Search Archive

06-Mar-2006

Re: Why can't Google Scholar be like Open J-Gate / OAIster

Thank you friends for responding to my post on “Why can't Google Scholar be like Open J-Gate / OAIster “ to various Groups as well as on my blog. Some of the issues highlighted by you are presented towards the end of this message.

My posted was purely from an end user’s point of view. Who is not interested what all Google Scholar can offer and whether it helps in citation analysis [1]. The requirement was plain and simple “Result set should be restricted to Free / Open Full Text Scholarly Literature”. The purpose is to save unproductive “clicks” to paid / locked literature. Dr. S N Sarbadhikari [4] is quite near when he suggests adding “open access full text” words to the query as such. However, it will remove many useful hits where these words are not part of the text. Having an option to restrict to free / open literature in the advanced search interface would had been handy. I have written to Anurag Acharya of Google Scholar to provide such an option. It up to him -- to ignore the suggestion or profit from it.

I am myself a fan of Google Scholar. Who knows ? - in future it could even beat Web of Science. The way it is negotiating with Journal Publishers for their content [2] as well as entering into agreements with libraries to provide full texts [3] -- the future could be near. Integration with OpenURL resolvers is also an interesting trend to watch [5].

References:

[1] Sh. Jitendra N. Dash

"I found the following write-up by Mr. Singh is interesting but he avoided the strong point of Google Scholar(GS), free citation retrieval search engine."

[2] JK Vijayakumar
/>"Google Scholar is negotiating with Journal Publishers for getting into their server, and harvest their ToC, Abstract and reference parts of each article. When GS comes out with its full version, any one can search for Scholarly literature, from the vast array of Free and Paid journals, at the same time and at single place. The beauty of its Citation search adds GS's expected acceptance among Academia."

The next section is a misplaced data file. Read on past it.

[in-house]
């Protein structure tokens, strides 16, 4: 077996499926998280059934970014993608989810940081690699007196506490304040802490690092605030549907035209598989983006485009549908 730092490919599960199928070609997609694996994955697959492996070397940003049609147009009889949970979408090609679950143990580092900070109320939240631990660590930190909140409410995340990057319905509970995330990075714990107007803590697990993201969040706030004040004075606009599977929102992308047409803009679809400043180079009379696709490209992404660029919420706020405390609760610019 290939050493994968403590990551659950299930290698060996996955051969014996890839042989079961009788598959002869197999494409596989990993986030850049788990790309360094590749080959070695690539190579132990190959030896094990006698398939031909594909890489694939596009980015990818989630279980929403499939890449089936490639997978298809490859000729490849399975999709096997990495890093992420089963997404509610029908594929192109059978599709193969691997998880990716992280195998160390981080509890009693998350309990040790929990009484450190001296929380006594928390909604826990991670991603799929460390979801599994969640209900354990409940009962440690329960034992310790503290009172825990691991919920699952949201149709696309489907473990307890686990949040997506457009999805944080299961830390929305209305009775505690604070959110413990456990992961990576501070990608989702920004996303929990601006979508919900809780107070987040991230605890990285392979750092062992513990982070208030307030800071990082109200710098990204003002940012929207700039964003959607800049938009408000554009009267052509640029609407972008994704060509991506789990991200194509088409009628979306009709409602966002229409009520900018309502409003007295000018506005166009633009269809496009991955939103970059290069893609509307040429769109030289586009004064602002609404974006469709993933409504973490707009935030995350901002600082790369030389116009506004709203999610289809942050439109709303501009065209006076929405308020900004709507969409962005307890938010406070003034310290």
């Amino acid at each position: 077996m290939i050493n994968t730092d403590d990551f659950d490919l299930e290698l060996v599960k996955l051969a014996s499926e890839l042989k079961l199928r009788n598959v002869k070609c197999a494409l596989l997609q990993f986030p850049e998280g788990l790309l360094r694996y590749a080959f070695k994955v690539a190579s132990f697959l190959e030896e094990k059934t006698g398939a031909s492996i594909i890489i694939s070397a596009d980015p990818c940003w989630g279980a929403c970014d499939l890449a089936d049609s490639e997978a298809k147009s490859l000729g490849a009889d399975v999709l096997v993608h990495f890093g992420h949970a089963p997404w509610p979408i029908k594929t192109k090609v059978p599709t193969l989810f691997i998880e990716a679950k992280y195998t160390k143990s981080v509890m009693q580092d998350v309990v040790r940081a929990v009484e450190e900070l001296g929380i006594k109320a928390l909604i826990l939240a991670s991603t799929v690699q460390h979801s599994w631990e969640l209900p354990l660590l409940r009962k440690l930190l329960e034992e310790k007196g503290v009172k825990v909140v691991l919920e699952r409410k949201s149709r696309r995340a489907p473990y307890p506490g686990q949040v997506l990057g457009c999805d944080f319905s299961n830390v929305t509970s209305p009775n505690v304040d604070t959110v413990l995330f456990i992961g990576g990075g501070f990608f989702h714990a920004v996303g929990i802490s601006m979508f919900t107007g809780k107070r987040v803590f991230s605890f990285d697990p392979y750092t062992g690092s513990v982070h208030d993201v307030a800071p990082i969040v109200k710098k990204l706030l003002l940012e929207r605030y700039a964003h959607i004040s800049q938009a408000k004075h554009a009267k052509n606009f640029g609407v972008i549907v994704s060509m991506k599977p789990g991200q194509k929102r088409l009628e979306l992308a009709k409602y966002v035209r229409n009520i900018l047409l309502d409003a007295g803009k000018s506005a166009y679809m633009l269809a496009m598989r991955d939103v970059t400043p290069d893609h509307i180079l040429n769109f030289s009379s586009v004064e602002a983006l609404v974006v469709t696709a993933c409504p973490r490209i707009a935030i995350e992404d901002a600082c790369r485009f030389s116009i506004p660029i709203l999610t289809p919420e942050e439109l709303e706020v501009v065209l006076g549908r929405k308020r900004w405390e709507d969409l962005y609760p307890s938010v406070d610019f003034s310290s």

[3] He further refers a News Item:

"The internet's search engine and the world's greatest research library are joining forces to offer researchers, students and academics desktop delivery of millions of full text scholarly research articles.

From today, searches on Google Scholar (http://www.scholar.google.com) will include links to the British Library's document delivery service. Search results will be matched against the Library's holdings and where a match is made, users will have the option to obtain articles held via the British Library's online document ordering interface, British Library Direct (http://direct.bl.uk) "

[4] Dr. S N Sarbadhikari
" I tried to test Scholar Google with the search phrase: - benchmarking organizations open access full text - and could get access to many free full text articles from the very first result page. "

[5] Saiful Amin

Highlights out how Google Scholar can be integrated with OpenURL resolvers.

1 comment:

Muralidhara said...

OAIster, BASE and other similar search engines worked based on the structured metadata extracted from Institutional Repositories using OAI-PMH protocol. I prefer to use OAIster or BASE search engines as my first step to find scholarly information instead of Google Scholar.

Retrieved results from Google Scholar contains both free and pay for use resources where OAIster or BASE retrieves only fulltext free resources.